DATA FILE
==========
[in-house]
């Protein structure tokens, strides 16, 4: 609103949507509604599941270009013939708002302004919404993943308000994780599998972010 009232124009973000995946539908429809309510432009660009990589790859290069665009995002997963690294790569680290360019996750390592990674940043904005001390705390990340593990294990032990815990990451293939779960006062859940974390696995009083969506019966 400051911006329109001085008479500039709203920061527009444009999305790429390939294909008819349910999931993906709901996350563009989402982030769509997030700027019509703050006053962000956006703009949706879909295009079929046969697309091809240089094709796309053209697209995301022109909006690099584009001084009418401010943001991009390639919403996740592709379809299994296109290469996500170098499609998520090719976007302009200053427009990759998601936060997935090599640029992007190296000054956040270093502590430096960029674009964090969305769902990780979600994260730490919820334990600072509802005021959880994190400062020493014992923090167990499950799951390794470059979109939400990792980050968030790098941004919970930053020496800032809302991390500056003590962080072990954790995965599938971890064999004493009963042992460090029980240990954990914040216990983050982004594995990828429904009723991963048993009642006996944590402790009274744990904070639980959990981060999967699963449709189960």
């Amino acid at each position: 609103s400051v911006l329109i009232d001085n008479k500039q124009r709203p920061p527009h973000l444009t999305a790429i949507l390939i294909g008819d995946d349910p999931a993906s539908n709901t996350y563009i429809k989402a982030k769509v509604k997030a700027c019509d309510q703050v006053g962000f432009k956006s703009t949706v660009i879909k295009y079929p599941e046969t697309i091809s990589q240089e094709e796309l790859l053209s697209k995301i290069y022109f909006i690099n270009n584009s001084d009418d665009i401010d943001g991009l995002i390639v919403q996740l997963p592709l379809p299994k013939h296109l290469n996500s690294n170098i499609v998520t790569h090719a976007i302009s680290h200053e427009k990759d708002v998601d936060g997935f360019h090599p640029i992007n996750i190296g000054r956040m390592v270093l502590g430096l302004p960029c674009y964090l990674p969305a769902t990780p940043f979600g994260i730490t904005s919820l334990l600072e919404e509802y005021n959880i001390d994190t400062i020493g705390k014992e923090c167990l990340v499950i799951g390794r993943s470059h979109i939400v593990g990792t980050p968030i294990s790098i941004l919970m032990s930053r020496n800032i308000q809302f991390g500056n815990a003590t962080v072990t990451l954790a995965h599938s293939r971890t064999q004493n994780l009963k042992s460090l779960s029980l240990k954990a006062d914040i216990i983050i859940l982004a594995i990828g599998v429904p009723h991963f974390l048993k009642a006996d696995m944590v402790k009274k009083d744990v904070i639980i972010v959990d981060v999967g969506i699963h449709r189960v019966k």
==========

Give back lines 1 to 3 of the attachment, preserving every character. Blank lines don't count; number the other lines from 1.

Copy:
[in-house]
């Protein structure tokens, strides 16, 4: 609103949507509604599941270009013939708002302004919404993943308000994780599998972010 009232124009973000995946539908429809309510432009660009990589790859290069665009995002997963690294790569680290360019996750390592990674940043904005001390705390990340593990294990032990815990990451293939779960006062859940974390696995009083969506019966 400051911006329109001085008479500039709203920061527009444009999305790429390939294909008819349910999931993906709901996350563009989402982030769509997030700027019509703050006053962000956006703009949706879909295009079929046969697309091809240089094709796309053209697209995301022109909006690099584009001084009418401010943001991009390639919403996740592709379809299994296109290469996500170098499609998520090719976007302009200053427009990759998601936060997935090599640029992007190296000054956040270093502590430096960029674009964090969305769902990780979600994260730490919820334990600072509802005021959880994190400062020493014992923090167990499950799951390794470059979109939400990792980050968030790098941004919970930053020496800032809302991390500056003590962080072990954790995965599938971890064999004493009963042992460090029980240990954990914040216990983050982004594995990828429904009723991963048993009642006996944590402790009274744990904070639980959990981060999967699963449709189960």
């Amino acid at each position: 609103s400051v911006l329109i009232d001085n008479k500039q124009r709203p920061p527009h973000l444009t999305a790429i949507l390939i294909g008819d995946d349910p999931a993906s539908n709901t996350y563009i429809k989402a982030k769509v509604k997030a700027c019509d309510q703050v006053g962000f432009k956006s703009t949706v660009i879909k295009y079929p599941e046969t697309i091809s990589q240089e094709e796309l790859l053209s697209k995301i290069y022109f909006i690099n270009n584009s001084d009418d665009i401010d943001g991009l995002i390639v919403q996740l997963p592709l379809p299994k013939h296109l290469n996500s690294n170098i499609v998520t790569h090719a976007i302009s680290h200053e427009k990759d708002v998601d936060g997935f360019h090599p640029i992007n996750i190296g000054r956040m390592v270093l502590g430096l302004p960029c674009y964090l990674p969305a769902t990780p940043f979600g994260i730490t904005s919820l334990l600072e919404e509802y005021n959880i001390d994190t400062i020493g705390k014992e923090c167990l990340v499950i799951g390794r993943s470059h979109i939400v593990g990792t980050p968030i294990s790098i941004l919970m032990s930053r020496n800032i308000q809302f991390g500056n815990a003590t962080v072990t990451l954790a995965h599938s293939r971890t064999q004493n994780l009963k042992s460090l779960s029980l240990k954990a006062d914040i216990i983050i859940l982004a594995i990828g599998v429904p009723h991963f974390l048993k009642a006996d696995m944590v402790k009274k009083d744990v904070i639980i972010v959990d981060v999967g969506i699963h449709r189960v019966k």